Realism that comes with a whiff of fresh paint has its job cut out for it in an abstract era. The impressive strength of the two-artist exhibition at Sag Harbors Grenning Gallery a bastion of traditional genres, shows the way that impromptu gestures can raise realism to the level of poetry while evading the possible trap of remaining prosaically photographic.

Ramiro | Sanchezpresents a wide-ranging if understated conversation between husband and wife, Ramiro Sanchez and Melissa Franklin Sanchez. The Two Share a studio in Florence and are annual vistors to the East End, where they paint seascapes and compelling portraits, often on commission.

Fire Arts Connoisseur
Deceits That Delight

Everything sounds better in French. Translated into English as deceive the eye, trompe loeil is understood universally to be realistic imagery creating the optical illusion that the objects depicted exist in three dimensions. Although this French term appeared four centuries ago, the technique itself has existed since Greeces classical period. Often integrated within architecture to evoke larger spaces or views into nature, trompe loeil really took off in the Italian Renaissance with masters like Andrea Mantegna, then gathered greater steam as the Dutch Old Masters produced thousands of realistic still life paintings.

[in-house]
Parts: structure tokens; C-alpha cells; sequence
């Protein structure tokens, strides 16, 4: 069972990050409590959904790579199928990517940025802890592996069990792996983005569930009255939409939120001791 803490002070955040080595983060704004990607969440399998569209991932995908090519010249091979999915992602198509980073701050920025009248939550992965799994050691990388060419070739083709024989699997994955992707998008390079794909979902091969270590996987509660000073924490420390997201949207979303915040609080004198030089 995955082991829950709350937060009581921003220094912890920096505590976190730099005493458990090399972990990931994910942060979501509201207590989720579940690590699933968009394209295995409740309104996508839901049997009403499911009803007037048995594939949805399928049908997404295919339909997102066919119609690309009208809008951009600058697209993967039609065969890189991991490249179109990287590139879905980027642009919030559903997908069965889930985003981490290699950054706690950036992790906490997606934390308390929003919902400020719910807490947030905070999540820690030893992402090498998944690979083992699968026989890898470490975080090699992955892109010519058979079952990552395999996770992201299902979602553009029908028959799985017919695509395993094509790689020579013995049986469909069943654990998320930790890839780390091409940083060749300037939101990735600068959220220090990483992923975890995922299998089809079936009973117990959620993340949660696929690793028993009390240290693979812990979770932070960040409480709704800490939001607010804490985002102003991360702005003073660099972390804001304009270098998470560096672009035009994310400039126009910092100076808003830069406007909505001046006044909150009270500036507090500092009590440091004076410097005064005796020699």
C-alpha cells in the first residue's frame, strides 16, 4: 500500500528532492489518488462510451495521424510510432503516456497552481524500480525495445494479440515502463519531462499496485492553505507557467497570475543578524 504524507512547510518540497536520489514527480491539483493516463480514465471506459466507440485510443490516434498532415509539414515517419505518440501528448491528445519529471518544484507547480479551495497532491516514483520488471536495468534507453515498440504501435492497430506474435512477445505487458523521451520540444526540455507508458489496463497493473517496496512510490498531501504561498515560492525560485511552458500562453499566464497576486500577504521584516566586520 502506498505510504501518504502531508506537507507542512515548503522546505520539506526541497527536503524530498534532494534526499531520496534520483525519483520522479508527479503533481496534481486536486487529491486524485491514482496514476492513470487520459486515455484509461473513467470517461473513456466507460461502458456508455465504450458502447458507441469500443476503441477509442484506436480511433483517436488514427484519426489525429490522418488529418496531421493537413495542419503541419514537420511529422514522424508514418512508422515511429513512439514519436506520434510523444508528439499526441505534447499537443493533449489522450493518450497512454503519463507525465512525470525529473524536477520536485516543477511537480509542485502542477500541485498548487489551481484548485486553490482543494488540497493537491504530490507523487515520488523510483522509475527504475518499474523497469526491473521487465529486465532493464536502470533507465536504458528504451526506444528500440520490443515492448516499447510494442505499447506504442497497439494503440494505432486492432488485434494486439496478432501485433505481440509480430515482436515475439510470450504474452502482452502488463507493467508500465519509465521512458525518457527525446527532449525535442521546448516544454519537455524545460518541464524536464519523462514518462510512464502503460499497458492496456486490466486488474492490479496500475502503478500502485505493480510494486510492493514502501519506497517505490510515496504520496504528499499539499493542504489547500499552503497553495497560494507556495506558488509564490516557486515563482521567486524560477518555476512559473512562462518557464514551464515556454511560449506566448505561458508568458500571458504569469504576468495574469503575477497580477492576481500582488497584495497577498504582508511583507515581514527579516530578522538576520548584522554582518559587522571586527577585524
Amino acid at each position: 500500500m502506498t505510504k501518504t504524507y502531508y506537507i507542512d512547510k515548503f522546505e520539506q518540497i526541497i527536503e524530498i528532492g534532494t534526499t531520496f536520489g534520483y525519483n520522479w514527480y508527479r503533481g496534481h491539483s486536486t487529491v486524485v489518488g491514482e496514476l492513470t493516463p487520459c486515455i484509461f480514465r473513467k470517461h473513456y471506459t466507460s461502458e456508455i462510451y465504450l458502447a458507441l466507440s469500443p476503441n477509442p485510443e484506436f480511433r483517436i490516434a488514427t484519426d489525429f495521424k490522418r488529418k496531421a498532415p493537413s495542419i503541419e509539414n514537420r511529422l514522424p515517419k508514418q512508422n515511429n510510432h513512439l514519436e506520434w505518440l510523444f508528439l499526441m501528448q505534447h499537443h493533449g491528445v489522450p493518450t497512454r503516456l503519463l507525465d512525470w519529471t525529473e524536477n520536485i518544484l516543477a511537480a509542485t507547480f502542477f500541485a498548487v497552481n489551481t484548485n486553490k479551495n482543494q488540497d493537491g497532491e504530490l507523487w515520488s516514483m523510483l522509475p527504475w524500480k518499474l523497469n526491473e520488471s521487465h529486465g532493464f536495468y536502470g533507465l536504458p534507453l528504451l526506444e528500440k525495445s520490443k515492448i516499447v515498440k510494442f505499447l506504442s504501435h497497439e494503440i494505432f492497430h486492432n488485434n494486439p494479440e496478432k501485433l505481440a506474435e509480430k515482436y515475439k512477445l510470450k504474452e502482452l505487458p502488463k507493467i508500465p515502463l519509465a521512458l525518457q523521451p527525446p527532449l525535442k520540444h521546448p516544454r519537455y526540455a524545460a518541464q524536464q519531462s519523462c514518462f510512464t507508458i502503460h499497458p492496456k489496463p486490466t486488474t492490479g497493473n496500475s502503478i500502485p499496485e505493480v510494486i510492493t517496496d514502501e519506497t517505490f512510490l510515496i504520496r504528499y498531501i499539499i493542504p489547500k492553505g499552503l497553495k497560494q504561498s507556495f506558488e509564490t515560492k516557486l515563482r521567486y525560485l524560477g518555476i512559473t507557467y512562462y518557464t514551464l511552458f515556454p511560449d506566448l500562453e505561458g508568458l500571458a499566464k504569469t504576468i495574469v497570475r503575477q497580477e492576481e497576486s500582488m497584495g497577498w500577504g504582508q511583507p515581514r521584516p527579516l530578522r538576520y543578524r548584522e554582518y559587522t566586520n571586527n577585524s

Those pictures crossed the Atlantic as household decorations and were taken to breathtaking new levels by such American masters as William Harnett (1848–1892) and John F. Peto (1854–1907). In fact, on view now through September 4 at New Jerseys John F. Peto Studio Museum is its biennial juried exhibition of contemporary still life and trompe loeil. The tradition took on added force when American artists such as Richard Haas (b. 1936) began adorning the sides of urban buildings with massive glimpses of distant vistas.

Here we have gathered two dozen recent examples of artists deceiving our eyes. Few are as meticulously detailed as the roundel painted by Marina Dieul on this magazines cover; some are painted from photographs rather than life, one is sculpted, and another covers a giant brick wall. As with all vital traditions, trompe l’oeil is broad enough to be adapted by each artist to suit his or her particular objectives. We salute all of them and look forward to seeing what they create next.